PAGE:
Diocese of Moray

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Coordinates: 57°21′36″N 3°46′59″W / 57.360°N 3.783°W / 57.360; -3.783

Diocese of Moray
Diocese of Moray.jpg
Head Bishop of Moray
Archdeacon(s) Archdeacon of Moray
Known rural deans Elgin, Inverness, Strathbogie, Strathspey
First attestation 1114 x 1120
Metropolitan before 1472 None
Metropolitan after 1492 Archbishop of St Andrews
Cathedral Elgin Cathedral
Previous cathedral(s) Birnie, Kinneddar and Spynie
Dedication Holy Trinity
Canons Secular
Catholic successor Merged into resurrected Diocese of Aberdeen, 4 March 1878
Episcopal successor Diocese of Moray, Ross and Caithness

The Diocese of Moray was one of the most important of the medieval dioceses in Scotland.

History[edit]

It was founded in the early years of the 12th century by David I of Scotland under its first bishop, Gregoir. It was suppressed in 1638 and never revived a s a titular see.

Bishops of Moray[edit]

Bishop Bricius organised the constitution of the church, but it was Bishop Andreas who increased the number of dignitaries and prebend canons and was responsible for gaining large grants of land from his kinsmen, the powerful de Moravia lords, as well as the king. In the year of his death, Andreas changed the cathedral's constitution to that of Salisbury.[1]

Other Bishops made a lasting impact on the diocese and probably the most important of these was Alexander Bur (1362—1397), who championed the right of the Moray church to retain its property against a ruthless magnate, Alexander Stewart, Earl of Buchan and called the Wolf of Badenoch.[2]

Apparently the see served repeatedly as stepping stone:

The last of the Roman Catholic bishops was Patrick Hepburn, who alienated almost all of the lands pertaining to the church at the time of the Scottish Reformation.

Other officials[edit]

Extent and Deaneries[edit]

The deaneries of Moray

The diocese covered a large area extending from Huntly in the east, within a few miles of the Knoydart Peninsula in the west and, in the south-west, to the Atlantic Ocean at an inlet of Loch Linnhe in Lochaber.

It was divided into the four deaneries of Elgin, Inverness, Strathbogie and Strathspey. Each of these deaneries contained a number of parishes that provided the mensal and prebendal means for the church.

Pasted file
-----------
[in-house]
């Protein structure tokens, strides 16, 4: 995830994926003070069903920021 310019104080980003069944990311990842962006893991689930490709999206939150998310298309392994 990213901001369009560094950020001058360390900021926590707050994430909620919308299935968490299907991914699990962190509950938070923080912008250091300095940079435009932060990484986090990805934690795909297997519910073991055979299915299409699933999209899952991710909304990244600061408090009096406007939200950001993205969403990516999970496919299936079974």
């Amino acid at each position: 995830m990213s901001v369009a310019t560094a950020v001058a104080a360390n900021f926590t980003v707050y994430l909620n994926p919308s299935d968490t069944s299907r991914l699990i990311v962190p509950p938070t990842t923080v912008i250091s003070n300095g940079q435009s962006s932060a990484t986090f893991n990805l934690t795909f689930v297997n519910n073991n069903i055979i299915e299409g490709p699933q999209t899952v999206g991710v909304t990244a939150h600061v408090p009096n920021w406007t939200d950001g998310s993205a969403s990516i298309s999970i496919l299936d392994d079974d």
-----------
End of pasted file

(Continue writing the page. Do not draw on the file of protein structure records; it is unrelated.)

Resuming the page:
Deaneries of Diocese of Moray
Deanery Parishes
Elgin Altyre, Alves, Auldearn, Birnie, Dallas, Dipple, Duffus, Dundurkas, Dyke, Elgin, Essil, Forres, Fothervays (now Edinkillie), Kinneddar, Lhanbryde, Logie Fythenach (now Ardclach), Moy, Ogstoun, Rafford, Rothes, Spynie, Urquhart
Inverness Abertarff, Abriachan, Brackley (now Brackla), Convinth, Croy, Dalarossie, Dalcross, Daviot, Dores, Ewan (or Barevan, now Cawdor) Ferneway, Inverness, Kintallirgy, Lunnin (now Moy), Lundechty (now Dunlichity), Petty, Wardlaw (now Kirkhill)
Strathbogie Aberchirder (now Marnoch), Aberlour, Arndilly (now Boharm), Botary, Botriphnie, Drumdelgie, Dunbennan, Edendiack, Essie, Grantully (now Gartly), Glass, Inverkethney, Keith, Kinnoir, Rothiemay, Ruthven, Rhynie
Strathspey Abernethy, Advie, Alvie, Cromdale, Duthil, Insh, Inverallan, Inveravon, Kincardine, Kingussie, Logie Kenny (now Laggan), Rothiemurcus

Cathedrals[edit]

The early Moray bishops did not have a fixed seat but took their cathedrals to the culdee centres at Birnie, Kinneddar and lastly Spynie.

Spynie Cathedral[edit]

Bishop Bricius de Douglas finally obtained permission from Pope Innocent III on 7 April 1206 to fix the cathedral at the Church of the Holy Trinity at Spynie.[3]

Authorisation was also granted to create a chapter of eight canons to administer the cathedral. The chapter based its constitution on that of Lincoln Cathedral.[4] It is possible that this decision may have been influenced by the fact that Bricius' immediate predecessor was Bishop Richard de Lincoln.

Elgin Cathedral[edit]

Bricius saw that Spynie was too remote from those it sought to serve and, with a need to ensure the safety of the clergy, petitioned the pope to grant the moving of the church to relative safety of Elgin.[5]

It was not until after his death, however, that this was achieved under the episcopate of Bishop Andreas de Moravia.[6] This transference took place with the authority of Pope Honorius III and King Alexander II on 19 July 1224.[7]

Footnotes[edit]

  1. ^ Registrium Episcacopatus Moravienses no. 81
  2. ^ Discussion on the quarrel, see: Grant, Alexander: The Wolf of Badenoch in Moray: Province and People; ed. Seller, W D H, Edinburgh, pp. 143—161; Oram, Richard D: Alexander Bur, Bishop of Moray, 1362—1397 in Barbera Crawford (ed) Church Chronicle and Learning in Medieval and Early Renaissance Scotland, Edinburgh, 1999, pp. 202—204
  3. ^ Registrium Episcacopatus Moravienses no.46
  4. ^ Registrium Episcacopatus Moravienses, nos. 48, 49 and 93
  5. ^ Registrium Episcacopatus Moravienses no. 45
  6. ^ Registrium Episcacopatus Moravienses nos.26, 57 and 58
  7. ^ Cant, Robert: Historic Elgin and its Cathedral, Elgin Society, Elgin, 1974, p. 23

Sources and references[edit]